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Cynthia Sue Larson
"Makes excellent reading for energy practitioners and armchair explorers alike who are ready to feel yin and yang energy."
From the Introduction
Primitive man was free to explore his world without the constraints of a rigorously mechanized society to bind him; he was free to investigate his earth and discern its shape without preconception. The realm of dreams and that of the physical were not so far apart; indeed, the shaman, whose job it was to sojourn into the world of dreams and twilight, was an integral component of society. One could say that primitive man used his dreams as an extension of his five better-known senses. Even today, however, the dreams that dance in our subconscious mind can take shape in the physical world. Progressing as we do through life, we frequently come to find that the myths and legends of humanity, the stories our grandmothers told us, are indeed true. And then what? What do you do when a myth presents itself to you in the flesh? What do you do when a quaint folk belief, accepted by your ancestors but denied by our modern day, knocks at your door? Do you run away? Do you have a heart attack and collapse?
I myself do not. Never having used drugs and being healthy in all respects, I do not doubt the testimony of my own senses. I do not run away. I do not hide. Nor am I afraid, for fear of ridicule, to share with others the revelations I unearth. Part of me is a warrior, you see, and loves a good fight—and as anyone who has given one knows, an academic presentation often turns into a good fight, played with the mind rather than with the fists, and against multiple adversaries at that.
Welcome then, once again, to my world. It is a place where there are no limits, where whatever once had shape and form in the history of humanity has found a home. My world revolves around that forgotten part of our soul—that forgotten side of ourselves—that has been trod upon for reasons of control and domination, I believe, for the last four millennia of our development. What exactly is the forgotten side of ourselves? It is that portion of our heritage that is scoffed at as superstition or make-believe today. It is that part of our innermost being that quietly acknowledges aspects of reality we know to be true, yet hesitates to openly acknowledge them for fear of ridicule. It is our inner connection to those archetypal aspects of existence that primitive or less "modern" cultures continue to embrace, but that we Westerners look upon as quaint, or backward, or even as (shudder) "neat." 2 It is that side of ourselves that exists with open access to all that may defy our world's ideas of logic and reason.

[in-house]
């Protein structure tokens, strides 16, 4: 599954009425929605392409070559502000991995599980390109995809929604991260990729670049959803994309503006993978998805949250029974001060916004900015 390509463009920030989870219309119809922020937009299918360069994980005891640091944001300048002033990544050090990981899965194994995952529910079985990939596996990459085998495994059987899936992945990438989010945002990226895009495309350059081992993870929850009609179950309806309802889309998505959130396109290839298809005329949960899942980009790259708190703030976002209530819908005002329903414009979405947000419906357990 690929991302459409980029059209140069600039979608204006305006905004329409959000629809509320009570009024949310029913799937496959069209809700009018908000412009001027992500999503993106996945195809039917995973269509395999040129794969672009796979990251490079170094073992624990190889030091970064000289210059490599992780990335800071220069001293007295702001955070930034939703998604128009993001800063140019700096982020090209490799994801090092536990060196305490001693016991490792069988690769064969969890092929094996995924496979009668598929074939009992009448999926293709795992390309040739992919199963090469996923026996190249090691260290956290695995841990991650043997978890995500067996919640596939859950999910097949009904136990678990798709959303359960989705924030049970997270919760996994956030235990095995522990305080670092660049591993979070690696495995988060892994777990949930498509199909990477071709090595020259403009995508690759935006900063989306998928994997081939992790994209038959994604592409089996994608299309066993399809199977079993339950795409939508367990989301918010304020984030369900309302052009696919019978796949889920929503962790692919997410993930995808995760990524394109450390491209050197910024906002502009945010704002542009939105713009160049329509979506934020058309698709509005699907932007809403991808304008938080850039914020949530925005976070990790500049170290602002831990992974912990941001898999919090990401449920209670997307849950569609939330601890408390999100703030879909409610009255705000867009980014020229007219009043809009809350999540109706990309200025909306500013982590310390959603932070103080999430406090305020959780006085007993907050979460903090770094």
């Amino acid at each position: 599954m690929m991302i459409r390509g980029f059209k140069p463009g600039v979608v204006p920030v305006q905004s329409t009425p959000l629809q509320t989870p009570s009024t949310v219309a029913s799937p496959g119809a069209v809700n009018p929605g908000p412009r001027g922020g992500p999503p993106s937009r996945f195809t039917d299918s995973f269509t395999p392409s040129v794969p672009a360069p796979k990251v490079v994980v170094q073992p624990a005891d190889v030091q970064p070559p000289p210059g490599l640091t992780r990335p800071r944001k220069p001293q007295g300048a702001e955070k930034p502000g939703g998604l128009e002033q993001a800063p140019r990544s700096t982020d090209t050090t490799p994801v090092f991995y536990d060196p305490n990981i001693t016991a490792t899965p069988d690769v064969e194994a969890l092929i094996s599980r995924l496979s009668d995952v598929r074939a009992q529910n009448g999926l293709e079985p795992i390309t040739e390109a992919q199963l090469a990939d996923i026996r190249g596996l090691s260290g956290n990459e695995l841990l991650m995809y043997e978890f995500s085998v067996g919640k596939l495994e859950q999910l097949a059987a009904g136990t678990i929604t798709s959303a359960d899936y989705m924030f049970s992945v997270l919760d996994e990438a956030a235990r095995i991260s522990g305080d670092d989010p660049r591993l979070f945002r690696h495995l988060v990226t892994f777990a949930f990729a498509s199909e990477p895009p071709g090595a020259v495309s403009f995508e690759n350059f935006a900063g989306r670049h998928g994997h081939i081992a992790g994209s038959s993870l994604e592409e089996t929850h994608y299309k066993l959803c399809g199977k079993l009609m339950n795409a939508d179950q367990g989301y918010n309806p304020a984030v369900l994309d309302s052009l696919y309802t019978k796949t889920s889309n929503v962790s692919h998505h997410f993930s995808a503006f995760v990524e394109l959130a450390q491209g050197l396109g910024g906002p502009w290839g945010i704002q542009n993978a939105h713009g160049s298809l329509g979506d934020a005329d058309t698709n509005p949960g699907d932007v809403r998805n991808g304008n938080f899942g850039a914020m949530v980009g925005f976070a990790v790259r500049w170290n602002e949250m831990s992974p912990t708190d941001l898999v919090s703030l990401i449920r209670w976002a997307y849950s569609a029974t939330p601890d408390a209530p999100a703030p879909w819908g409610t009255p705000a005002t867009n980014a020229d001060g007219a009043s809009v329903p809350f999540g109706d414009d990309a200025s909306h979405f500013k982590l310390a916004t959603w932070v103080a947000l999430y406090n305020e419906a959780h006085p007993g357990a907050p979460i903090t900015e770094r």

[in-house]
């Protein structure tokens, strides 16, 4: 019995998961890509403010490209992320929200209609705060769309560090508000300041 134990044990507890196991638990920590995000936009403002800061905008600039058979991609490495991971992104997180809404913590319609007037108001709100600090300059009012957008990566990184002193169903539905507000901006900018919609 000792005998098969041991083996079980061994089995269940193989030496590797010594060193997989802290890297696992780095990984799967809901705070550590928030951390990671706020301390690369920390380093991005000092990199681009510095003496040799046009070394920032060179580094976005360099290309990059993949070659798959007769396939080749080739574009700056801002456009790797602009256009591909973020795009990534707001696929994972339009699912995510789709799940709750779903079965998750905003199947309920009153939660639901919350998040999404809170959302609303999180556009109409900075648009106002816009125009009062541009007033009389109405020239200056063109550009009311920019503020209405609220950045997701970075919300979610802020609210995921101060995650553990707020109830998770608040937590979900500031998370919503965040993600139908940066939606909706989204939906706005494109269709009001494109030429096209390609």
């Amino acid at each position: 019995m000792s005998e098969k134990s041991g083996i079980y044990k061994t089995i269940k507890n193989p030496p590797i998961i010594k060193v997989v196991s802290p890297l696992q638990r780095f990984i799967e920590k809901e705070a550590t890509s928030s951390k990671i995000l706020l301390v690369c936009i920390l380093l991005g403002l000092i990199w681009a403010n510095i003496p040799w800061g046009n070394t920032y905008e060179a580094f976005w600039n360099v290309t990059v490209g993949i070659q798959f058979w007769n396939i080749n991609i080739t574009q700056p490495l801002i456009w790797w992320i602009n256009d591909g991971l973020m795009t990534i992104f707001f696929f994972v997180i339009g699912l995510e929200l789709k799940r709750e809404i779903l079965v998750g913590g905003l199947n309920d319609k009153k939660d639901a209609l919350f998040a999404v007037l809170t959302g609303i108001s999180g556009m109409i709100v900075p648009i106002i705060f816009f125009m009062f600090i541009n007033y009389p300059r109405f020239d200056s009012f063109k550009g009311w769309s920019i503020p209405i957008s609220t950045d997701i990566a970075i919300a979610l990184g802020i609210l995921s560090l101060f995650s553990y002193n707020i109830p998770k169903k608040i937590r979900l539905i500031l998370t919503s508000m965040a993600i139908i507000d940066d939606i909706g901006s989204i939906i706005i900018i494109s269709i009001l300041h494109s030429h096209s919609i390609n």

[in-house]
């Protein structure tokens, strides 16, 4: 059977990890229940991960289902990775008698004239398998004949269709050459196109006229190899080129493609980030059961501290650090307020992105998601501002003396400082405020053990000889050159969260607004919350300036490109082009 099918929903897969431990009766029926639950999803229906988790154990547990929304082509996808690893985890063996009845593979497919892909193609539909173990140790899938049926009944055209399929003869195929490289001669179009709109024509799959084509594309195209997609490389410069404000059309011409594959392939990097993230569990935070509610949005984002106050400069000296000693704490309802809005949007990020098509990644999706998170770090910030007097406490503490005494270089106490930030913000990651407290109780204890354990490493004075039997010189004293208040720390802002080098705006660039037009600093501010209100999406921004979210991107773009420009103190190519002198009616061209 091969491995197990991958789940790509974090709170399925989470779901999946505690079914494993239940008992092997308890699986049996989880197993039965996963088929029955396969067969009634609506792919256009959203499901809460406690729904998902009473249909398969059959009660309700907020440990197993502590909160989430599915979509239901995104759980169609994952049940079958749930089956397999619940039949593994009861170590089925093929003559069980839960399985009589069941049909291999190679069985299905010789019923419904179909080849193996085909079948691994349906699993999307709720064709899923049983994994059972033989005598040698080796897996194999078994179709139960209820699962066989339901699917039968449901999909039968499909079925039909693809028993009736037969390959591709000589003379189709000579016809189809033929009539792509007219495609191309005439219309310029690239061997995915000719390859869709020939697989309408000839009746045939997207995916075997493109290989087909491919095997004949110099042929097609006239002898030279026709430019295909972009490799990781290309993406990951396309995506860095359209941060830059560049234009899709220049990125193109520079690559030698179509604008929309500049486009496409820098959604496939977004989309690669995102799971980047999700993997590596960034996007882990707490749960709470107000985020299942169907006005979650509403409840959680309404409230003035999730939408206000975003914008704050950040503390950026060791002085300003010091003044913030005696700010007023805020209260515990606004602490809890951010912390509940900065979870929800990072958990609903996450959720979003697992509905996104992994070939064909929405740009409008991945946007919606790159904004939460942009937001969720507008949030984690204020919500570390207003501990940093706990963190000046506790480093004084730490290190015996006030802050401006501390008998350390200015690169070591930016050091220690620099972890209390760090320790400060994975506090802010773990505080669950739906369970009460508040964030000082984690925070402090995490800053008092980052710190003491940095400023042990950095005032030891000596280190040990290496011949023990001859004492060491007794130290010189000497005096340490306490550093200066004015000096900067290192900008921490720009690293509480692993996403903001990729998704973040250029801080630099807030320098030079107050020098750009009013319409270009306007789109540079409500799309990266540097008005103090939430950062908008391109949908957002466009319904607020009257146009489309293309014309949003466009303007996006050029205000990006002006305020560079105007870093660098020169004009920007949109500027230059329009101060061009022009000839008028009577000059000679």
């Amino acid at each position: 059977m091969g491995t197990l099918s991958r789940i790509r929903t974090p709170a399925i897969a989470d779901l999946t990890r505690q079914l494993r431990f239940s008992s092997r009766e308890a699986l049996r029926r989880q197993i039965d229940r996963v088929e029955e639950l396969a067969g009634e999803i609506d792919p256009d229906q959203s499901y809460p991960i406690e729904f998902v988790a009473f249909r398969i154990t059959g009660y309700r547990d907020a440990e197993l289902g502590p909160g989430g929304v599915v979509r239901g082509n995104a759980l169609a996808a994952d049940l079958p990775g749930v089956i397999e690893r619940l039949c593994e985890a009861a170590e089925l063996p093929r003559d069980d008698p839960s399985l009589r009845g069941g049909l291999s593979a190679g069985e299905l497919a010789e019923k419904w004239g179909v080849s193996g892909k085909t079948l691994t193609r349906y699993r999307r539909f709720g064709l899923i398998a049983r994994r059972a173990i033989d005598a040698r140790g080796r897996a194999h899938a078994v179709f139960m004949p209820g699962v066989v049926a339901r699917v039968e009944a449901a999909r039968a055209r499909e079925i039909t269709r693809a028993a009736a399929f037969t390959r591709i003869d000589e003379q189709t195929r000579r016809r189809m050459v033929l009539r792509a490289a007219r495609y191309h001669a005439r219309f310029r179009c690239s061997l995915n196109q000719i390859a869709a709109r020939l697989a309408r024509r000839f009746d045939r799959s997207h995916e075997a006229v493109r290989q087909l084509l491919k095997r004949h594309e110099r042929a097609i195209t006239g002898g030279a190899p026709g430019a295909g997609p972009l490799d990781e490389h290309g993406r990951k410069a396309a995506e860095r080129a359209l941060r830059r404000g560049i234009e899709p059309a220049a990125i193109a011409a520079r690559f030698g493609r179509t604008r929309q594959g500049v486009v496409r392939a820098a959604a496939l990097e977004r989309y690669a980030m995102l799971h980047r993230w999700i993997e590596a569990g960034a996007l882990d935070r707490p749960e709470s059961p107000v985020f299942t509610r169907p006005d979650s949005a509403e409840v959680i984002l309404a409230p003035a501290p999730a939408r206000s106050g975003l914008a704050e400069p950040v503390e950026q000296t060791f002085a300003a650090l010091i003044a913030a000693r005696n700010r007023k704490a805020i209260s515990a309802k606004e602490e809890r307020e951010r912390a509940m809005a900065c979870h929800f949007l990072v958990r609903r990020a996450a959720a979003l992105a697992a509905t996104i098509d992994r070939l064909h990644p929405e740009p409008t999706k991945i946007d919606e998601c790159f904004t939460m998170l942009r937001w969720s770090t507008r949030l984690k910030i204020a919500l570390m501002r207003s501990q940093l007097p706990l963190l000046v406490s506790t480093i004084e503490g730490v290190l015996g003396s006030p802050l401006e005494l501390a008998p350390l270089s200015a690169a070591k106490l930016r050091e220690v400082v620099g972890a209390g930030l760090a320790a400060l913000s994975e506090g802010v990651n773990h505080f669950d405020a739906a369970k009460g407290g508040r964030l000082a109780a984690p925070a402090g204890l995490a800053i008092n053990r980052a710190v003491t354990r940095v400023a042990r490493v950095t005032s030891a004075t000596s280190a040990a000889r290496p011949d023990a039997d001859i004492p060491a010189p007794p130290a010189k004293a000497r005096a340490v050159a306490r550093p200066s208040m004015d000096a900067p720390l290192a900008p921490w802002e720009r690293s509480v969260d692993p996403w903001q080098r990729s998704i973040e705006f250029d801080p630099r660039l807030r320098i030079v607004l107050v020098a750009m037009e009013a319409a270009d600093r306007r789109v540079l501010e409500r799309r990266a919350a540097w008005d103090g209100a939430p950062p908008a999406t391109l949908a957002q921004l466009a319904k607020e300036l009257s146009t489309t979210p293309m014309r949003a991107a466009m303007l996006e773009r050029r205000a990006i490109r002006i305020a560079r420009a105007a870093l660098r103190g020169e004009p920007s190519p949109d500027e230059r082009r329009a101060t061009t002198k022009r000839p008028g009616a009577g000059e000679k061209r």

In 1994 I saw a documentary on television that changed my life forever. Called Ring of Fire: East of Krakatoa, and produced by the brothers Lorne and Lawrence Blair in 1988, the film described their experiences in the Indonesian archipelago. Central to the documentary was a brief sequence with a shy and somewhat reclusive Chinese-Javanese acupuncturist who performed wonderful things, unbelievable things, for the camera. He demonstrated his full mastery of the phenomenon of ch'i, or bioenergy, by generating an "electrical" current within his body, which he used first to heal one filmmaker of an eye infection, and then to set a newspaper on fire with his hand.
Ring of Fire caused thousands to seek out this individual in pursuit of instruction; I was one of the successful ones. In the book The Magus of Java, I described my initial encounter with this master, whose true identity I have hidden behind the pseudonym John Chang (though John really is his name, and so is Chang, after a fashion). After many trials and tribulations, he finally accepted me as his student, and I have since been privileged enough to witness phenomena that most people can only dream of. In my years of study with John Chang, I have experienced pyrogenesis, telekinesis, levitation, telepathy, and things even more exotic. I have spoken with spirits and can testify to their reality. Equally important, I have learned my own teacher's story, and have been given permission to publish it. John Chang is a direct heir to the lineage of the sixth-century B.C.E. sage Mo Tzu, who was Confucius's greatest rival. His discipline, called the Mo-Pai, was, until now, little known in the West.
The method through which these incredible abilities are arrived at is called, in Chinese, nei kung, or "inner power." It is the equivalent of the Hindu-Buddhist practice of kundalini yoga, though nei kung involves a martial art and martial practice. Central to the discipline is the transformation of sexual energy into pure unadulterated power, a force that the practitioner can use at will. The "cauldron" in which this formidable elixir is brewed is called the dantien (elixir field) in Chinese, and is a bioenergetic nexus located four fingers below our navel. . . .
1. Whispers from the Past
5. The Thunderbolt
6. The Warrior Elite
8. Wenwukuan Stories
Posted July 14, 2009
I've always believed in ancient myth. I, like Kosta Danaos, believe that the only reason why fact ever converted to myth to begin with, are for the reasons he outlines On Page 21 of Chapter 1, to page 31. Since then, we have become detached from our roots, our core inner-self and the old ways now become the very bed time stories you were told as a kid ( so long as you were fortunate to have an ancient-esque family). Being half Asian, I was raised with similar myths (?). A sense of belief had always been inscribed in me. It wasn't until my early 20's, I had finally past them off as myth. I need direction.